So much for predicting football results on instinct. All four home teams won last week's NFL Divisional Playoffs, leaving me with a sorry 1-3 record as prognosticator. I was lucky I didn't end up 0-4, because the New York Jets should've won their game at Pittsburgh, the Steelers being the only home team I figured to emerge victorious. How can a pro kicker miss two makeable field goals with the game on the line? I dunno, but Doug Brien managed it for the Jets. He's gonna have a sorry off-season. He also might be looking for a job. But thanks to him, I didn't go winless.
I bucked all the odds in picking the Vikings and Rams--both Wild Card teams--to advance in the NFC. I look like a moron: Everyone knows that the teams with the best records almost always advance, and so it was as the Eagles and Falcons sharpened their talons convincingly on clearly lesser opponents. I still liked the picks. How was I to know the Rams' and Vikings' shortcomings would be so exposed? The Eagles and Falcons were home teams with superior records, and they did what they were supposed to do. And yes, they both won a lot bigger than I'd ever have guessed. Yet I'm still not convinced how good they are. The Rams' defense didn't rise to the challenge, and Michael Vick, Warrick Dunn and T. J. Duckett chewed 'em up for more than 300 yards on the ground. The Vikings seemed to play hard, then kept shooting themselves in the foot--yet they were still in the game into the fourth quarter, because the Eagles looked a little ragged themselves. Philly should've won the game by a lot more than 27-14. The Eagles looked a little "lite" in the killer-instinct department.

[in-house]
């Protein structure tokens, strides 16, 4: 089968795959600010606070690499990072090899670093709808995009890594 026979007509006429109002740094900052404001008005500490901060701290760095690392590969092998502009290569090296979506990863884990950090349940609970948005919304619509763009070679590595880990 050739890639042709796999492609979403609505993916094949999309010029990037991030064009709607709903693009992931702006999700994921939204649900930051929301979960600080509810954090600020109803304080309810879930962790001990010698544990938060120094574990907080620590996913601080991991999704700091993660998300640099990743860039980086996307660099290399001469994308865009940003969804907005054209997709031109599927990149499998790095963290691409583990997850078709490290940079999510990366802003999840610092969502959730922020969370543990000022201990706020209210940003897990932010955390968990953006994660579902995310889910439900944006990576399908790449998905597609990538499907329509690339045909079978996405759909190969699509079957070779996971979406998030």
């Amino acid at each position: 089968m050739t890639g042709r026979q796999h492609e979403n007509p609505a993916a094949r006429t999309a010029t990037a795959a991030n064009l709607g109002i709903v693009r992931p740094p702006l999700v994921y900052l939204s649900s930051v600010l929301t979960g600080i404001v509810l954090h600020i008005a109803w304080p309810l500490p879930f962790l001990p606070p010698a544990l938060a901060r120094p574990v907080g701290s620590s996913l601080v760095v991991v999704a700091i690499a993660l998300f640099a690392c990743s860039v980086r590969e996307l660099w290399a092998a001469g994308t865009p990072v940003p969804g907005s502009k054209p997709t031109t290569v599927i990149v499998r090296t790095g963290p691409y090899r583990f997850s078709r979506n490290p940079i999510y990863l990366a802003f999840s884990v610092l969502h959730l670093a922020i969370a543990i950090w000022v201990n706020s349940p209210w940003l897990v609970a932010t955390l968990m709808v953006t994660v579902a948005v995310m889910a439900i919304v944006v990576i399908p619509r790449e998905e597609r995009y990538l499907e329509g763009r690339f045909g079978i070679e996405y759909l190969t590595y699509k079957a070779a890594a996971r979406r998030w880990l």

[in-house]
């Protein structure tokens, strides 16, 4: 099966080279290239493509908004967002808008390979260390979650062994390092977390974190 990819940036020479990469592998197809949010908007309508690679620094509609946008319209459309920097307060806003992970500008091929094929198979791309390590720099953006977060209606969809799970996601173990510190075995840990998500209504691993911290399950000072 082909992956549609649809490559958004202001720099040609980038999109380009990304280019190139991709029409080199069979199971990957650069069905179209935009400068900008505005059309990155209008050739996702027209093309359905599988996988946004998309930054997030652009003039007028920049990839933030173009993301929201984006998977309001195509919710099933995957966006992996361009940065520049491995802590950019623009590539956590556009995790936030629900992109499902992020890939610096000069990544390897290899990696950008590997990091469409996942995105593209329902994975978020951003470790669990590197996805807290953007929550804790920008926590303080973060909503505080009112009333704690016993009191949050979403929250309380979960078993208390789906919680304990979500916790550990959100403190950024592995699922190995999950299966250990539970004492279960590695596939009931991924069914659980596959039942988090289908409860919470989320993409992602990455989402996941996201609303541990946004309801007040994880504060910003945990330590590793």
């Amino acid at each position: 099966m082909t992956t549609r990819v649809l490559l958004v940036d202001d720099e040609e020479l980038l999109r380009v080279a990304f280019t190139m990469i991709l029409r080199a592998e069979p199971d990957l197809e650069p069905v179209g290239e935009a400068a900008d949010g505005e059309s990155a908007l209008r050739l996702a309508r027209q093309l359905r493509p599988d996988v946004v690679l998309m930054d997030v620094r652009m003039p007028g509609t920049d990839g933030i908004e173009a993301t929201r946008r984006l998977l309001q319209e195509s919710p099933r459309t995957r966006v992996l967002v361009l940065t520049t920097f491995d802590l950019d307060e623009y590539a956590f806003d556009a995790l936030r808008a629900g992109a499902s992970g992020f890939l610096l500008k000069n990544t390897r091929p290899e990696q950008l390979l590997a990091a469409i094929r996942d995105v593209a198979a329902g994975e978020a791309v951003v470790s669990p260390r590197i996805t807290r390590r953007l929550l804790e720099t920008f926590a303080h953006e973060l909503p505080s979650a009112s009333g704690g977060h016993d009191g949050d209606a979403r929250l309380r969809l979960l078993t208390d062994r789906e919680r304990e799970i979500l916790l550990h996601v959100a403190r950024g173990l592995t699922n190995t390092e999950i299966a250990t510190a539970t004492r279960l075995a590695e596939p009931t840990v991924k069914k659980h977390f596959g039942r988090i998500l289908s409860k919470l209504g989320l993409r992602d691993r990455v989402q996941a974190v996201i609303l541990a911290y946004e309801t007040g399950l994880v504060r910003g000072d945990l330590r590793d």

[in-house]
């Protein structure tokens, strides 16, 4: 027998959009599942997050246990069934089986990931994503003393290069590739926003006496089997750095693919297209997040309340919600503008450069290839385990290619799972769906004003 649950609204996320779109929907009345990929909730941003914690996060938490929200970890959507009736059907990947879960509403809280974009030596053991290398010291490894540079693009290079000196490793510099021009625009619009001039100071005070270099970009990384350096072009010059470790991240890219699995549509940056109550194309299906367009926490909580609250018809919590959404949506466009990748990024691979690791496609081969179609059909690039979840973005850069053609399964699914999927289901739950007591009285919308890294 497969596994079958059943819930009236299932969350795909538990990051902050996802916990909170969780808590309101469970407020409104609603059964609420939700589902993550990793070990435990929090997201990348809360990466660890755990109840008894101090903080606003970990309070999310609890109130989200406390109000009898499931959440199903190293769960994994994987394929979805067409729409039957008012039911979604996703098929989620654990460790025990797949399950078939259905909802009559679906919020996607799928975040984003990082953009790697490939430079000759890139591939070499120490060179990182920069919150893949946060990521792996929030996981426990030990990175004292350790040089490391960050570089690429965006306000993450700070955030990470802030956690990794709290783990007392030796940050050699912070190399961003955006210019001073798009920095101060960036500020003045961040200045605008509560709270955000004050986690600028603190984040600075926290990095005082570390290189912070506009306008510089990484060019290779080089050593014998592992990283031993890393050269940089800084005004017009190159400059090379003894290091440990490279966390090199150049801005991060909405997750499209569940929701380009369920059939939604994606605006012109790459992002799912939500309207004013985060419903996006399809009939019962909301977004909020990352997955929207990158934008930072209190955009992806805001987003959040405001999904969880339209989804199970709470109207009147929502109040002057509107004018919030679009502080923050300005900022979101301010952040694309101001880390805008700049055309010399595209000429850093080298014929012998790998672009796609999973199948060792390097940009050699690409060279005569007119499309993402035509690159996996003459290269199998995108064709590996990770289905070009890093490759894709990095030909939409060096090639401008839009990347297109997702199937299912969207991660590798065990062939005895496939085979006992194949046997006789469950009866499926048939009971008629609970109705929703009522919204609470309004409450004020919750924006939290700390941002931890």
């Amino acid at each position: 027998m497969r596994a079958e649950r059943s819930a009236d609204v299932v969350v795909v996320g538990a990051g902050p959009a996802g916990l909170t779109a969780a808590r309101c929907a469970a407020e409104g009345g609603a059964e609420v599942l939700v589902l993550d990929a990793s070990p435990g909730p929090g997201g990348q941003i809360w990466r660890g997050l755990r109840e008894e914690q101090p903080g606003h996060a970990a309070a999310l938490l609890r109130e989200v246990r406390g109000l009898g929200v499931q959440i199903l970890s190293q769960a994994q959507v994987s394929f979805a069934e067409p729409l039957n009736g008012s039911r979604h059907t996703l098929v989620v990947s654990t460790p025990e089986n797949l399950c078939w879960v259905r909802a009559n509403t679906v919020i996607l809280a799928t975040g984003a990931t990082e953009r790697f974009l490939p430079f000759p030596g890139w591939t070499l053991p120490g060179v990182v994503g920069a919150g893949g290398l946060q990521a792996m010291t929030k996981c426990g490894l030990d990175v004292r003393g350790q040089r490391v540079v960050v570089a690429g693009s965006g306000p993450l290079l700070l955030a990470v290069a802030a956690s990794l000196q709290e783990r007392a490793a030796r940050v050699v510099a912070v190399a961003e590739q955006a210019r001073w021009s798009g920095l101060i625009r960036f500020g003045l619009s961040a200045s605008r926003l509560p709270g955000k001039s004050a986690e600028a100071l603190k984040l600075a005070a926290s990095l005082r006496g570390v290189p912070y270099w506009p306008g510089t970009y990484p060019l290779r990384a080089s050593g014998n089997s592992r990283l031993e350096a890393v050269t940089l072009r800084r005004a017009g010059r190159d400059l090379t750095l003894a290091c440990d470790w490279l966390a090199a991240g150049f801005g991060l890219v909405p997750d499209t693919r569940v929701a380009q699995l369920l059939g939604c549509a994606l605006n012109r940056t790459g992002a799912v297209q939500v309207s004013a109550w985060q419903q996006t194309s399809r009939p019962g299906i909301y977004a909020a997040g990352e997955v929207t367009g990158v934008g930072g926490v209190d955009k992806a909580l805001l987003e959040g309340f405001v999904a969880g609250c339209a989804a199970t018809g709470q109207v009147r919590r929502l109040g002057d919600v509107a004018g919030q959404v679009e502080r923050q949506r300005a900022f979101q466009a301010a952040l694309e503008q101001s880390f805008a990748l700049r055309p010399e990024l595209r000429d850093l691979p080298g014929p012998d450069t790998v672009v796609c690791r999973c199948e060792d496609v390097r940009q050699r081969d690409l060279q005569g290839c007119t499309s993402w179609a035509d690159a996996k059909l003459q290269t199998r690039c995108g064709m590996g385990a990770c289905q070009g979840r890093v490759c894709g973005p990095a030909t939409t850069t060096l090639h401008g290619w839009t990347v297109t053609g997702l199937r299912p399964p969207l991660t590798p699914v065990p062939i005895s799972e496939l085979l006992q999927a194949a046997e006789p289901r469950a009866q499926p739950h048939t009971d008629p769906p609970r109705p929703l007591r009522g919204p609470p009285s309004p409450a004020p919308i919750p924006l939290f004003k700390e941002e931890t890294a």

But the biggest result, and still a huge surprise, was the ease with which the Patriots dispatched the Colts. I suspect Peyton Manning's off-season might be even murkier than Doug Brien's--filled with what-ifs, and why-nots, and how-comes. The Patriots are tough as nails, and their victory was one that would have made Vince Lombardi proud. Here we are in the age of 400-yard passing games, and the Patriots kick ass by running the ball consistently, chewing up tons of clock (thus keeping Manning off the field), and then playing intimidating defense. That's a formula that will win in any era. Apparently, more teams don't do it that way these days because they simply can't. So they focus on high-flying offenses that pile up yardage through the air, are a lot of fun to watch, but don't necessarily win the critical game. Pats QB Tom Brady threw for a mere 144 yards, proving again that efficient leadership trumps gaudy statistics on any given Sunday. But let's not forget that Corey Dillon and Kevin Faulk piled up 200 of the team's 210 yards on the ground. It doesn't matter how you chew up real estate; it only matters that you do. And the running game is less prone to turnovers. End of story. The Pats are unflappable. Their team ethos is incredibly admirable. They're confident and determined. Can't wait to watch them this weekend.
So here come the conference title games. Let's go to the mat with the odds again and find out who's going to the Super Bowl: